I regularly receive questions regarding FHA appraisals and recently more clients have had questions regarding the rules for the heating and cooling system for an FHA, so I am going to take this opportunity to explain.
FHA Heating and Cooling requirements
When your home is inspected by the appraiser, they will inspect the heating and cooling system in your home. A cooling system is not required to meet FHA guidelines, the only guideline is that if there is one it must work. If it does not work the appraiser is required to note what condition it is in, what is wrong and how it may affect the marketability and value of the home. A heating system however is required per FHA guidelines and provide healthful and comfortable condition as well as meet the safety, soundness, and security rules for the property.
Agents and Appraisers have been rumored to not get along that well, but I would like to crush this rumor by saying this is not always true. Appraisers and realtors can benefit greatly from communicating with each other and I found this to be very true in practice.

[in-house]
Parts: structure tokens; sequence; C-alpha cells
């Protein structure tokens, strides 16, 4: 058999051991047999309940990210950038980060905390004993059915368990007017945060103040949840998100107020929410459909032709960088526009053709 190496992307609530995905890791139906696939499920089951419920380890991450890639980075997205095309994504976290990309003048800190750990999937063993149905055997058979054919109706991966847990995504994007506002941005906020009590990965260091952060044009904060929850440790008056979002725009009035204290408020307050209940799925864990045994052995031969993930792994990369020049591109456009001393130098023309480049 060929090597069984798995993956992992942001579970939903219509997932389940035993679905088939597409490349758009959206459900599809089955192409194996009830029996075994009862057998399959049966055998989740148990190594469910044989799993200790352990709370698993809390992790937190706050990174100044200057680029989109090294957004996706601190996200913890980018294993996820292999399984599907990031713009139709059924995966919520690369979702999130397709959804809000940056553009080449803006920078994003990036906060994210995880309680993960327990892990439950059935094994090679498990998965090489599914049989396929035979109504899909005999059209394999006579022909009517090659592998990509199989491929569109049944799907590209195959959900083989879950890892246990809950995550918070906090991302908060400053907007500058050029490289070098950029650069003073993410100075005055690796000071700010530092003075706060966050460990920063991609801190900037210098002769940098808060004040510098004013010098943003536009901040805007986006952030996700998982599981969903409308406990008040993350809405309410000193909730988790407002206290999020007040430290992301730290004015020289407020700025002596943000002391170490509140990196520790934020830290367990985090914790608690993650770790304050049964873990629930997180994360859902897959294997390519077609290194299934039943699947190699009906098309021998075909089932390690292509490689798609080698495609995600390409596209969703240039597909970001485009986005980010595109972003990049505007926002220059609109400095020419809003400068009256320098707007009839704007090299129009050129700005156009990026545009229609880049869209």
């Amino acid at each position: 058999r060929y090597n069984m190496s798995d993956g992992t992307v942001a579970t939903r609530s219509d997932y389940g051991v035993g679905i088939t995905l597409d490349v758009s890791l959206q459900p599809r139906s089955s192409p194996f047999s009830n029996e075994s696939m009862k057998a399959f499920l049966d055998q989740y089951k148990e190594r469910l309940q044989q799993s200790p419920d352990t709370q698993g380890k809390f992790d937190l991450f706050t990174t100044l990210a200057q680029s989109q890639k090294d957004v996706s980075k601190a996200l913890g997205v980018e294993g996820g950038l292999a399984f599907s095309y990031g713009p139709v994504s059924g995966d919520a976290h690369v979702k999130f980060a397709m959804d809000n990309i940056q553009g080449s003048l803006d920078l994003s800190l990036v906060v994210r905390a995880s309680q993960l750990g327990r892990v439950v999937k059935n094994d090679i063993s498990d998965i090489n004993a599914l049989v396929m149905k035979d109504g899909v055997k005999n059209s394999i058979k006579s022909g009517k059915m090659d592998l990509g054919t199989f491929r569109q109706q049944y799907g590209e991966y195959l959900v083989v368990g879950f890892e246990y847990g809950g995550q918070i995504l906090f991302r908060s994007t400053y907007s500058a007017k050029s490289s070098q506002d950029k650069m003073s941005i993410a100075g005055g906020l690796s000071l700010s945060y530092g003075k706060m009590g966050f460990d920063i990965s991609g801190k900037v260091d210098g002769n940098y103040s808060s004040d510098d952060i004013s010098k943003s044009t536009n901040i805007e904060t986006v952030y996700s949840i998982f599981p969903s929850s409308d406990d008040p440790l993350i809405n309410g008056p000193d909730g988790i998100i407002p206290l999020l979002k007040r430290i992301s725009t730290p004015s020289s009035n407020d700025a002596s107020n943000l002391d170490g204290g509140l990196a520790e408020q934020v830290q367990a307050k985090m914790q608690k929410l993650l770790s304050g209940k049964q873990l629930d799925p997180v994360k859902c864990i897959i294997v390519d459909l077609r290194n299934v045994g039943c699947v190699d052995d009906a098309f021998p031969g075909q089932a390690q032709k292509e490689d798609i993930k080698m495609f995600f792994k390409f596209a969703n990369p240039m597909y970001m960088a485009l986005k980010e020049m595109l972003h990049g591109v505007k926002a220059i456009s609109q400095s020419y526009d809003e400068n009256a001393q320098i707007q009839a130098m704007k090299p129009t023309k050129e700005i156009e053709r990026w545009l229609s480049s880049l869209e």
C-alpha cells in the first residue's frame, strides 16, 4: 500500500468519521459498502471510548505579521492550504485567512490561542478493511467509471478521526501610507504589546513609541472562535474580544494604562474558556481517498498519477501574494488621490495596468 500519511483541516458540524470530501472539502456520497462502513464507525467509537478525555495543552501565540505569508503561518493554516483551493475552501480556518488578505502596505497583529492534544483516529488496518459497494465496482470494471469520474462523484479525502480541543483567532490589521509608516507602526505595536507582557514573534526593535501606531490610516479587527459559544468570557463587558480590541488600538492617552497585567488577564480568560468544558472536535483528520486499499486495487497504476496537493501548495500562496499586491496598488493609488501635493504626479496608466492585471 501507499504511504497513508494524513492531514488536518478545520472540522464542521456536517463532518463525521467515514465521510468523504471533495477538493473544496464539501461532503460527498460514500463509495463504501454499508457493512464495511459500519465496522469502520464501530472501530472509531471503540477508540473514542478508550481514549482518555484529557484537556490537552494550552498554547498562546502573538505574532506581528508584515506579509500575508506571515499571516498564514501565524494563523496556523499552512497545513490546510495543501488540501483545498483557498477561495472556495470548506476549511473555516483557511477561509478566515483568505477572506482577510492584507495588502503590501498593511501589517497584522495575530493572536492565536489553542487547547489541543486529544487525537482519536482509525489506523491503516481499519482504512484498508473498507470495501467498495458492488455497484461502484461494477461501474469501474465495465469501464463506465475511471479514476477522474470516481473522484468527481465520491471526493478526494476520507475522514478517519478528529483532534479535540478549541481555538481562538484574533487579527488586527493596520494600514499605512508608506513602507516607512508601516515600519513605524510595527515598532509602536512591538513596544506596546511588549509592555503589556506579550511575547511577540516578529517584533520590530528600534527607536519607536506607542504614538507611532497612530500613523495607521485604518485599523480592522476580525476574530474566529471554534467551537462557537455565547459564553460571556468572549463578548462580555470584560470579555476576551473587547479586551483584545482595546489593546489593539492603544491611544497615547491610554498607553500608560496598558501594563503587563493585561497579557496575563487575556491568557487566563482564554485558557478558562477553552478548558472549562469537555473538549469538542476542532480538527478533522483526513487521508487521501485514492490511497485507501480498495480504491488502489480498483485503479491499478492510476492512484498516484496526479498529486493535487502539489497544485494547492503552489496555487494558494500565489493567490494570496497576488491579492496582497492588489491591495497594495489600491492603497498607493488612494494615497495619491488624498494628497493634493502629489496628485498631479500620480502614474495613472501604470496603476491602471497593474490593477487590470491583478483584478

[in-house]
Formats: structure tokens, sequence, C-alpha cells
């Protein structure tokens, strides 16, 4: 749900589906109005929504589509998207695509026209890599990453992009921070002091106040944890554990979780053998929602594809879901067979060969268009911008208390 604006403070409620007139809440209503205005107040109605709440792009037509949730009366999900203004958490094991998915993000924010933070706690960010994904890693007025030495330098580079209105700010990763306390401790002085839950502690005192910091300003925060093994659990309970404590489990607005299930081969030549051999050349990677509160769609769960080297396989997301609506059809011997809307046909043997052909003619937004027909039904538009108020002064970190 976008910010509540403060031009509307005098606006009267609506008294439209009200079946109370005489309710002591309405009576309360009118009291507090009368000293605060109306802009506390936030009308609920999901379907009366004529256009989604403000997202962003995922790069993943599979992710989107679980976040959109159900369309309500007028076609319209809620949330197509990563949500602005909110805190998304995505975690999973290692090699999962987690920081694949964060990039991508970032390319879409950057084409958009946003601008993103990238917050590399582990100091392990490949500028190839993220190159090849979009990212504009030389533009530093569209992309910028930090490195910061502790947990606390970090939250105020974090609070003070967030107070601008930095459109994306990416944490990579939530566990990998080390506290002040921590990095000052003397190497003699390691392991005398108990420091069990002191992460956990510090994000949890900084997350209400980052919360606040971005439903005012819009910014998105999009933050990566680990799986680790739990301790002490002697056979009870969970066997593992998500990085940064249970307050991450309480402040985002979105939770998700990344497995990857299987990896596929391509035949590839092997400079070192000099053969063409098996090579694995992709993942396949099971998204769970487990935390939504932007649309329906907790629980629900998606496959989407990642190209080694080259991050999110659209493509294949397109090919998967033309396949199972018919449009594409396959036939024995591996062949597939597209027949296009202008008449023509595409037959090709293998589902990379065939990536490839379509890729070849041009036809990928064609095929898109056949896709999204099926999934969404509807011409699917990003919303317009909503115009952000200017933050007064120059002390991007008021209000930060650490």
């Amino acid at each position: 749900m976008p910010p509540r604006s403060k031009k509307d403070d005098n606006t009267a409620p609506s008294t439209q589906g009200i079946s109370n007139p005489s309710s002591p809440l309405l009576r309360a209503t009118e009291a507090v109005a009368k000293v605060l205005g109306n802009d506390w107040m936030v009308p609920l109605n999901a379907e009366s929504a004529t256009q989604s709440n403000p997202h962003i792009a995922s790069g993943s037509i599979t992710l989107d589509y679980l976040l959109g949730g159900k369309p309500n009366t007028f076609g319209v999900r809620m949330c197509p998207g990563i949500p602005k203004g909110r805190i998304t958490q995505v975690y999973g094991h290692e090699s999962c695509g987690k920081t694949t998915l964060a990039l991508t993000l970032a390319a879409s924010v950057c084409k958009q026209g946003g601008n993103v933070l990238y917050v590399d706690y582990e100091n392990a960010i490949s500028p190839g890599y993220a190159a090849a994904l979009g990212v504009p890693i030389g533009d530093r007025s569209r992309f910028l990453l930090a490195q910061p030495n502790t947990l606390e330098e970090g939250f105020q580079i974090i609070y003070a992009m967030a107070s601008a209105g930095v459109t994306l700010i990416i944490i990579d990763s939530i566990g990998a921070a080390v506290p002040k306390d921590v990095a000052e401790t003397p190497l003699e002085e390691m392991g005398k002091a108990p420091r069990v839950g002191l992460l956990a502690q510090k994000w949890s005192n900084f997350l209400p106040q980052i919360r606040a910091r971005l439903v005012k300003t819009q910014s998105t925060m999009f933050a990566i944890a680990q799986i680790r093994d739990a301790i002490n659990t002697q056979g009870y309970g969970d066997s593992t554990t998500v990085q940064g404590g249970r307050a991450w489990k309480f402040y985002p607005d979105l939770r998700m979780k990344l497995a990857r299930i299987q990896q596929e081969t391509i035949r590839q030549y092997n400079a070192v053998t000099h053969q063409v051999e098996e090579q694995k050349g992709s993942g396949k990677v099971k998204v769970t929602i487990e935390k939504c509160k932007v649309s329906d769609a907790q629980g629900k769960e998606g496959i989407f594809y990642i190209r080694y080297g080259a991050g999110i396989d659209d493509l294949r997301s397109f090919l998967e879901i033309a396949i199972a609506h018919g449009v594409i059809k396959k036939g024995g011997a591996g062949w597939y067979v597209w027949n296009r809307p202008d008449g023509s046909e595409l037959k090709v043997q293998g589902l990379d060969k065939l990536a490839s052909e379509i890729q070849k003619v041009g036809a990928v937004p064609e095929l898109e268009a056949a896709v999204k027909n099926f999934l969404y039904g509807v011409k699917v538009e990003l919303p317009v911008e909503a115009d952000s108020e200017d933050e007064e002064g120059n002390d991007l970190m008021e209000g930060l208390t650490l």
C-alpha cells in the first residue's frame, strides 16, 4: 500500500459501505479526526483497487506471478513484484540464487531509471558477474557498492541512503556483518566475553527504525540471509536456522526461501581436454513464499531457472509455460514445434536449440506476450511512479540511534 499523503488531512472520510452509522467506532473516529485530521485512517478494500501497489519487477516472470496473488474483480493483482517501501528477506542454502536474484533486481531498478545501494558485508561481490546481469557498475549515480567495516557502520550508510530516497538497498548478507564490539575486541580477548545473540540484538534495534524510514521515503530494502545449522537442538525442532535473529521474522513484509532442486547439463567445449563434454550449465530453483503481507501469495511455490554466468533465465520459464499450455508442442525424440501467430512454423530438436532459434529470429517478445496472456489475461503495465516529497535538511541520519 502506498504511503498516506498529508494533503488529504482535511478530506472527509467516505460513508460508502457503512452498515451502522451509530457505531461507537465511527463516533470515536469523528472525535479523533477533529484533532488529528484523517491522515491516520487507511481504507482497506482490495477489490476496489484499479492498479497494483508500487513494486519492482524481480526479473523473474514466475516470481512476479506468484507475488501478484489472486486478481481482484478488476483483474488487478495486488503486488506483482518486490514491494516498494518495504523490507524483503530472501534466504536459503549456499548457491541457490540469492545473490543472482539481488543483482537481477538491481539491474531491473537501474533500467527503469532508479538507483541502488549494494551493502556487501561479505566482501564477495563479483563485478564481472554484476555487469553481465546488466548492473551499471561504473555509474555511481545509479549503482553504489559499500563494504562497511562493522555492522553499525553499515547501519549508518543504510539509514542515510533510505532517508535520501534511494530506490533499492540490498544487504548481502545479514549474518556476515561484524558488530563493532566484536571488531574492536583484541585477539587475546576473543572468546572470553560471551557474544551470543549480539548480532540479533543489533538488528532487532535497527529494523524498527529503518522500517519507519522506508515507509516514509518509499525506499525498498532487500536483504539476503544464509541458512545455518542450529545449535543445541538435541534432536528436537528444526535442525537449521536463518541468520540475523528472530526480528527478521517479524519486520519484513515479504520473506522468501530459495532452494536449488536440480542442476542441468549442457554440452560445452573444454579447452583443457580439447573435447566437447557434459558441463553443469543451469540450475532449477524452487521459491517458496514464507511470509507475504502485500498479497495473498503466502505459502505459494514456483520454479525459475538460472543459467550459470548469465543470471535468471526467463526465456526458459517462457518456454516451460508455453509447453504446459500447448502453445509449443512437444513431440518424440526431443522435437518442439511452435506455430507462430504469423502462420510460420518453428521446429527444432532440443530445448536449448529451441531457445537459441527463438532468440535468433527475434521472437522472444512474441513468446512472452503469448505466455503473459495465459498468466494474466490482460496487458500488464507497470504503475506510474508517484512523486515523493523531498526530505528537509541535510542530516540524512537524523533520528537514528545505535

The more information the agent can share with the appraiser the better the appraiser can understand the property and determine the best market value. Having said that discussing the value is not allowed so be sure to not share this information to keep it a unbiased appraisal.
I would like to provide a few ways that agents and appraisers can benefit from a good relationship and open communication.
Once more the appraisal industry is being put under question as to why they are important for the home buying and selling process. Currently, the FDIC, Federal Reserve, and the Treasury Department issued a joint proposal that would eliminate the need for an appraisal on mortgages for less than $400,000.
This proposal is being sold to consumers as a way to save money and time. This sounds appealing, however, the price of an appraisal is minimal compared to the what the loan officers and banks are making and as for the appraisal process there are various factors that could be changed that could shorten the time involved significantly, such as use of the Appraisal Management companies (AMC’s) being eliminated.
Are you a first-time home buyer? Does the appraisal process confuse you? Appraisals can be confusing which is why I would like to take a minute of your time to explain the appraisal process.